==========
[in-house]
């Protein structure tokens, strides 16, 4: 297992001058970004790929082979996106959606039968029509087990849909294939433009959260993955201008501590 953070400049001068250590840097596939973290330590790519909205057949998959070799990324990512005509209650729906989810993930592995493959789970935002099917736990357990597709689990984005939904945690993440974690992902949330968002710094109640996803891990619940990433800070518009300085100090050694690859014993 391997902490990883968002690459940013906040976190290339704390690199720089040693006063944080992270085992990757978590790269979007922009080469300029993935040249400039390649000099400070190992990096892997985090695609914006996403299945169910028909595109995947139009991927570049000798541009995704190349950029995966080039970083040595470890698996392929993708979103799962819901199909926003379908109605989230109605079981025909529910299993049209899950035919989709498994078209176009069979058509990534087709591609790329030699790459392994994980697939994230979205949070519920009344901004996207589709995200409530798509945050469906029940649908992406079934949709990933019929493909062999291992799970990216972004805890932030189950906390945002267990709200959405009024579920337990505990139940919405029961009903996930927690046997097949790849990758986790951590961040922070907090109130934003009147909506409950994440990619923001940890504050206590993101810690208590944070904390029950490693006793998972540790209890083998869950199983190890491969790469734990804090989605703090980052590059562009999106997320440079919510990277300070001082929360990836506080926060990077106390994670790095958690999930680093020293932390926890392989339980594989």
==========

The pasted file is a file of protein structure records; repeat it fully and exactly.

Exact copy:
[in-house]
């Protein structure tokens, strides 16, 4: 297992001058970004790929082979996106959606039968029509087990849909294939433009959260993955201008501590 953070400049001068250590840097596939973290330590790519909205057949998959070799990324990512005509209650729906989810993930592995493959789970935002099917736990357990597709689990984005939904945690993440974690992902949330968002710094109640996803891990619940990433800070518009300085100090050694690859014993 391997902490990883968002690459940013906040976190290339704390690199720089040693006063944080992270085992990757978590790269979007922009080469300029993935040249400039390649000099400070190992990096892997985090695609914006996403299945169910028909595109995947139009991927570049000798541009995704190349950029995966080039970083040595470890698996392929993708979103799962819901199909926003379908109605989230109605079981025909529910299993049209899950035919989709498994078209176009069979058509990534087709591609790329030699790459392994994980697939994230979205949070519920009344901004996207589709995200409530798509945050469906029940649908992406079934949709990933019929493909062999291992799970990216972004805890932030189950906390945002267990709200959405009024579920337990505990139940919405029961009903996930927690046997097949790849990758986790951590961040922070907090109130934003009147909506409950994440990619923001940890504050206590993101810690208590944070904390029950490693006793998972540790209890083998869950199983190890491969790469734990804090989605703090980052590059562009999106997320440079919510990277300070001082929360990836506080926060990077106390994670790095958690999930680093020293932390926890392989339980594989």